Baseball free agency will never unfold as it does in the N.B.A., where the players largely fit into predetermined salary slots. In baseball, the players’ union has fought to preserve a market that develops organically, with real competition for free agents and no hard caps on salaries.
In recent winters, though, the players have learned that teams will not always stretch to meet their demands. When many prominent free agents remained unsigned for months, players and agents became suspicious that collusion was stifling their earning power.
“We have the freest free agency in professional sports,” Commissioner Rob Manfred declared this summer, and the early signs from this market are proving him right. The players are winning again.
Two National League East teams invested in free agent pitchers on Wednesday, when Zack Wheeler agreed to a five-year, $118 million deal with the Philadelphia Phillies and Cole Hamels signed with the Atlanta Braves for one year and $18 million. Wheeler, 29, had pitched for the Mets since 2013, and Hamels, who turns 36 this month, most recently pitched for the Chicago Cubs.
They are not the only free agents to cash in, even before the start of the sport’s winter meetings on Monday in San Diego. Infielder Mike Moustakas, who settled for one-year deals in each of the last two seasons, has a four-year, $64 million agreement with the Cincinnati Reds. Another former Milwaukee Brewer, catcher Yasmani Grandal, got the richest free agent deal in Chicago White Sox history last month: four years and $73 million.
Two left-handed relievers have also done well — Will Smith (three years, $39 million with Atlanta) and Drew Pomeranz (four years, $34 million with the Padres) — and the former Minnesota Twins starter Kyle Gibson has a three-year, $30 million deal with the Texas Rangers. Even the lowly Miami Marlins have traded for Baltimore’s Jonathan Villar, absorbing the possibility of the $10 million salary he could command in arbitration.
“You’ve got teams that said, ‘We’re going to spend money when we’re ready to spend money’ — and now they’re doing it,” said Steve Phillips, the former Mets general manager who is now the morning host on MLB Network Radio. “They’re doing exactly what they said. There was no collusion, it was just that teams had a plan, and now they’re moving through the process. They’re spending money and they’re taking some chances on guys.”
The Braves have been especially aggressive after losing in a National League division series for the second season in a row. Besides signing Smith, Hamels and catcher Travis d’Arnaud (two years, $16 million) from other teams, they have committed about $25 million to retain Tyler Flowers, Nick Markakis, Chris Martin and Darren O’Day.
“When you look at the roster in the N.L.D.S., a lot of guys were on expiring contracts,” General Manager Alex Anthopoulos said Wednesday on a conference call. “Regardless, we were going to have a lot of work to do. It just worked out that way; a lot of the volume has been some of the returning players.”
Hamels, who essentially replaces the free agent Dallas Keuchel, said he received little interest from the Phillies, his original team. He was intrigued by the Braves all along, he said, and when they were the first team to make a strong offer, he was ready to sign without shopping around.
“I’ve watched them in the postseason and seen what they’ve been able to create, so I’ve always followed them in hopes of maybe having an opportunity to pitch with some of those guys,” Hamels said on the Braves’ conference call. “They have such good, young talent and I know that at this stage of my career, what I could provide could be beneficial. I see similarities to where I was in Philly when I was young and a lot of veterans came over and we were able to then win.”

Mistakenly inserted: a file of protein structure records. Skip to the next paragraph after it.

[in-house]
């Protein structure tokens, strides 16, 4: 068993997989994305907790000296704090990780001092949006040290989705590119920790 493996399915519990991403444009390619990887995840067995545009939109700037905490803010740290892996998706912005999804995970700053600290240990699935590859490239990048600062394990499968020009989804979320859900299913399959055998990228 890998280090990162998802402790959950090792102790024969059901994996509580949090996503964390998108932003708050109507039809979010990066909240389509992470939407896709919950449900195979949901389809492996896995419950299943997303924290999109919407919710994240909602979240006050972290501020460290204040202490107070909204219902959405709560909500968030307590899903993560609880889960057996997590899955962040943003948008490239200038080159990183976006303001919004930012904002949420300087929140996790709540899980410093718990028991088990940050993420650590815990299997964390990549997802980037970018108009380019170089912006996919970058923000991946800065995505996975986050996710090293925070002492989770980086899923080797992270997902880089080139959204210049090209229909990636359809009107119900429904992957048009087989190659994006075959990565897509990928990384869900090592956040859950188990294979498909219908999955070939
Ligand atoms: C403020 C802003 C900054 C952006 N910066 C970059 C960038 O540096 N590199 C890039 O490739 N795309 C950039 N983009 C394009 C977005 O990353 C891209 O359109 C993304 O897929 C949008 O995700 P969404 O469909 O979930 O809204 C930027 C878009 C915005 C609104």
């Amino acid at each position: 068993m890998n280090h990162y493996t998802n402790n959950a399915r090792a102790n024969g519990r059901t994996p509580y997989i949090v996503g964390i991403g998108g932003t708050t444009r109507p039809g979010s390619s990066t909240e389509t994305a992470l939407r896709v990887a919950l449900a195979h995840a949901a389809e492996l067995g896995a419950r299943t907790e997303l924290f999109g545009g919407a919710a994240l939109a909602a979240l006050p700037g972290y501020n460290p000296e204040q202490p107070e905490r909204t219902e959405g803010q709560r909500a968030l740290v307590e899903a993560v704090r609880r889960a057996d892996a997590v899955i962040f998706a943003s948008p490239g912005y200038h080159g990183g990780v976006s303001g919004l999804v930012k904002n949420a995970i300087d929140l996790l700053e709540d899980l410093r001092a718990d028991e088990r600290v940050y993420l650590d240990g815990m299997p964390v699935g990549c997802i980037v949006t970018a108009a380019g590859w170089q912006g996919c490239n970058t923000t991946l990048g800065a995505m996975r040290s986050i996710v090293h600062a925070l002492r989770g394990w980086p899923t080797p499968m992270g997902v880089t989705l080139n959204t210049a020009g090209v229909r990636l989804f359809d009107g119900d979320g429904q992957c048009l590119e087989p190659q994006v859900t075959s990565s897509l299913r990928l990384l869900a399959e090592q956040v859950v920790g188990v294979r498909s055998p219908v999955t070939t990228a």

The Phillies have not had a winning season since 2011, when Hamels was part of a rotation with Roy Halladay, Roy Oswalt and Cliff Lee, who signed a five-year, $120 million contract before that season.
On Wednesday, Wheeler nearly matched that deal with the latest extravagant free-agent contract for a team that also signed starter Jake Arrieta for three years and $75 million before the 2018 season and outfielder Bryce Harper for 13 years and $330 million before last season.
The Wheeler deal may be riskiest of all. He has thrown fewer than 750 career innings, which means he has less wear on his arm than most pitchers his age, but also a long history of injuries that have kept him off the mound. Wheeler missed 2015 and 2016 after Tommy John surgery and made just 17 starts in 2017 because of more arm trouble.
He has been mostly healthy since then, and last season his average fastball velocity ranked fourth among major league starters, at 96.7 miles an hour. His slider velocity (91.2 m.p.h.) ranked second to that of his teammate Jacob deGrom. But while Wheeler has pitched well in the last two seasons (23-15 with a 3.65 earned run average), his E.R.A.+ in that time is just 107, a ballpark-adjusted figure that measures him as only 7 percent better than league average.
“Kyle Gibson is in this range of a pitcher, statistically, but people look at Wheeler and believe that he’s got upside” Phillips said. “Usually you sign this kind of guy because you think you’re going to get a value, because you’re going to sign him at what he’s been and get the benefit of what he becomes. What they did is they’re paying him for what their dream says he’s going to be, rather than what reality says he is.”
In that way, Wheeler profiles somewhat like Darren Dreifort, A.J. Burnett and Jeff Samardzija, right-handers with exceptional stuff who signed lucrative free agent deals based more on promise than on track record.
Those pitchers all signed in the good old days of free agency for the players, an era that just might be back.